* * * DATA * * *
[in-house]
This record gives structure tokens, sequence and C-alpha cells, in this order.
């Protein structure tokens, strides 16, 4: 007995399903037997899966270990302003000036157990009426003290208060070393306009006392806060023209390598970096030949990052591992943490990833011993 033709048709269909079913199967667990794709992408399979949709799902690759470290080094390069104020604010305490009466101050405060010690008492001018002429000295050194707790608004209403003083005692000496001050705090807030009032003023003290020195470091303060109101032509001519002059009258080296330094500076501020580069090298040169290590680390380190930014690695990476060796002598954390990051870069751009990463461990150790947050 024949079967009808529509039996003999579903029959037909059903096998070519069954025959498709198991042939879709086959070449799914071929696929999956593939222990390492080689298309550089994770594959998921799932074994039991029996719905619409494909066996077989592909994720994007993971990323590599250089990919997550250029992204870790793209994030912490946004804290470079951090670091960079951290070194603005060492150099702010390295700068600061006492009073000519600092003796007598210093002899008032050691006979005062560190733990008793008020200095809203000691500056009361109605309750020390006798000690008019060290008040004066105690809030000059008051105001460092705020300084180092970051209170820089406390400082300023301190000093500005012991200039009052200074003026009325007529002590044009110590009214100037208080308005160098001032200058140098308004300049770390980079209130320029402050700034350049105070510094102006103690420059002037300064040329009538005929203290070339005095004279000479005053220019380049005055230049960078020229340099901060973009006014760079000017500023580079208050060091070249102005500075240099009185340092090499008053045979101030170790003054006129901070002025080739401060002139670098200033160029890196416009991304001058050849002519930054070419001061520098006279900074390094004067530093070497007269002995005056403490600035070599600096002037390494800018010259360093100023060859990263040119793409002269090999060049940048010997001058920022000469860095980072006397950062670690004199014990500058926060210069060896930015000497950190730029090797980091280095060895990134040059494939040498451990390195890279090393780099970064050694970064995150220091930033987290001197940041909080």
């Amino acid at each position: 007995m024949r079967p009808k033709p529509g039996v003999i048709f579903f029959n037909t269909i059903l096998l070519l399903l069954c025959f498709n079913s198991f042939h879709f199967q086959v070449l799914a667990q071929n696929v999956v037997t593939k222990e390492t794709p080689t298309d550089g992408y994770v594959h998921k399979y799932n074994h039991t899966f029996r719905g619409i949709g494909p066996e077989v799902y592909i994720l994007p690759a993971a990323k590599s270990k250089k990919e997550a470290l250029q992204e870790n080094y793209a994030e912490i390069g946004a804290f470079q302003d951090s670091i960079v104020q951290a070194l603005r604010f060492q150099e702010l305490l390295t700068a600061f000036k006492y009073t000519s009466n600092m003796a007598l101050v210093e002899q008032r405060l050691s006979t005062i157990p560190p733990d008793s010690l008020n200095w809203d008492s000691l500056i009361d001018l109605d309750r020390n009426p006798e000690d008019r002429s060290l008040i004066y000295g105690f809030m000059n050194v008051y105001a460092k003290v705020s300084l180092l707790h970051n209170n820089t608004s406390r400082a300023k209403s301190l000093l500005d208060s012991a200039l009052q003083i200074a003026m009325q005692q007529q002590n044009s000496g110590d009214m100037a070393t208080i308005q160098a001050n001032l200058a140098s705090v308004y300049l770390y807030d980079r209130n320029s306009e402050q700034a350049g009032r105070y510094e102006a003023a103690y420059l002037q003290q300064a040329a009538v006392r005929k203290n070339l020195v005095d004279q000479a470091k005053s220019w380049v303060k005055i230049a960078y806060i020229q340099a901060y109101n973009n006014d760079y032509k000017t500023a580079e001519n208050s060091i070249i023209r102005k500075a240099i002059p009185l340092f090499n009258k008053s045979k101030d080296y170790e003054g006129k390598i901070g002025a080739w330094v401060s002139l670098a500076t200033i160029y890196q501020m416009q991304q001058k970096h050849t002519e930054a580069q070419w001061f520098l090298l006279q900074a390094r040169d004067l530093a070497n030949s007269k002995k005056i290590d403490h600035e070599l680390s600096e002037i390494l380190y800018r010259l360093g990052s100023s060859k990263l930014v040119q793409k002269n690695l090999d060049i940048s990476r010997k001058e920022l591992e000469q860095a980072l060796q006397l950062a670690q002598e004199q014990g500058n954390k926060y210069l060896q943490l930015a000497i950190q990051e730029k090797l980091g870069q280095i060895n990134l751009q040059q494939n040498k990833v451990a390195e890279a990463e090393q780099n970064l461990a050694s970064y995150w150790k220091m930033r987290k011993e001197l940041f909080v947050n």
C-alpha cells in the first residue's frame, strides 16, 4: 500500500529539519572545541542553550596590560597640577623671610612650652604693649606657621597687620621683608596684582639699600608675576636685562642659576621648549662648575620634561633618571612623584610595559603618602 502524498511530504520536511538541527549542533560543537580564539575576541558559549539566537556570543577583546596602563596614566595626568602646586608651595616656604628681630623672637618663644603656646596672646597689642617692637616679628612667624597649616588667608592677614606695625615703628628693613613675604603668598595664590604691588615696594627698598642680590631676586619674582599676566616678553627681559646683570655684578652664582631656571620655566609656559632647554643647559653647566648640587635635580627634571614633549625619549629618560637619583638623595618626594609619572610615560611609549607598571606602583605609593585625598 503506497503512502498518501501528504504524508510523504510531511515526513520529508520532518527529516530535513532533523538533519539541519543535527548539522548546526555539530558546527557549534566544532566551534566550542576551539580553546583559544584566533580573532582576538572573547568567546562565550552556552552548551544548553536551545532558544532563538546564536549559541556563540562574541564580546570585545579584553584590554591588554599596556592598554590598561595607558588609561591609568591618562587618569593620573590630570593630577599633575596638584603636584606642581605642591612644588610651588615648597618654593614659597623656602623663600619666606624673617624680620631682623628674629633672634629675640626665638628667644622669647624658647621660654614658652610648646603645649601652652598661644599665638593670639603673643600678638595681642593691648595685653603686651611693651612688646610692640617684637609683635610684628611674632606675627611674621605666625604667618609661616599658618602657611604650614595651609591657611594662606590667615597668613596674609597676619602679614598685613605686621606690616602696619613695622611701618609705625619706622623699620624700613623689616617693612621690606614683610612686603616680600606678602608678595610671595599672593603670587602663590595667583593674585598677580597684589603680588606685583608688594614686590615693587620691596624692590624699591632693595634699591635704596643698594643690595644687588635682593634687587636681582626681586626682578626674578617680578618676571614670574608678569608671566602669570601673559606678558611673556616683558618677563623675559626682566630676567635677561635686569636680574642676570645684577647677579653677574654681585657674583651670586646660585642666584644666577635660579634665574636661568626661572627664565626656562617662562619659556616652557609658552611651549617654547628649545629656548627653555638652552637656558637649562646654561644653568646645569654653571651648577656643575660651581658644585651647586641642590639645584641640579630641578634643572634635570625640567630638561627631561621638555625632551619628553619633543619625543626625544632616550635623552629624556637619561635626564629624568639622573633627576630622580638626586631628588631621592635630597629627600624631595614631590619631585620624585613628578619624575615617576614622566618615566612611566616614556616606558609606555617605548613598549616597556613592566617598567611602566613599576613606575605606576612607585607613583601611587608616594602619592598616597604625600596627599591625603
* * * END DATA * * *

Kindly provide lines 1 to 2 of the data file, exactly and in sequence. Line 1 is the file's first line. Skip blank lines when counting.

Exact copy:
[in-house]
This record gives structure tokens, sequence and C-alpha cells, in this order.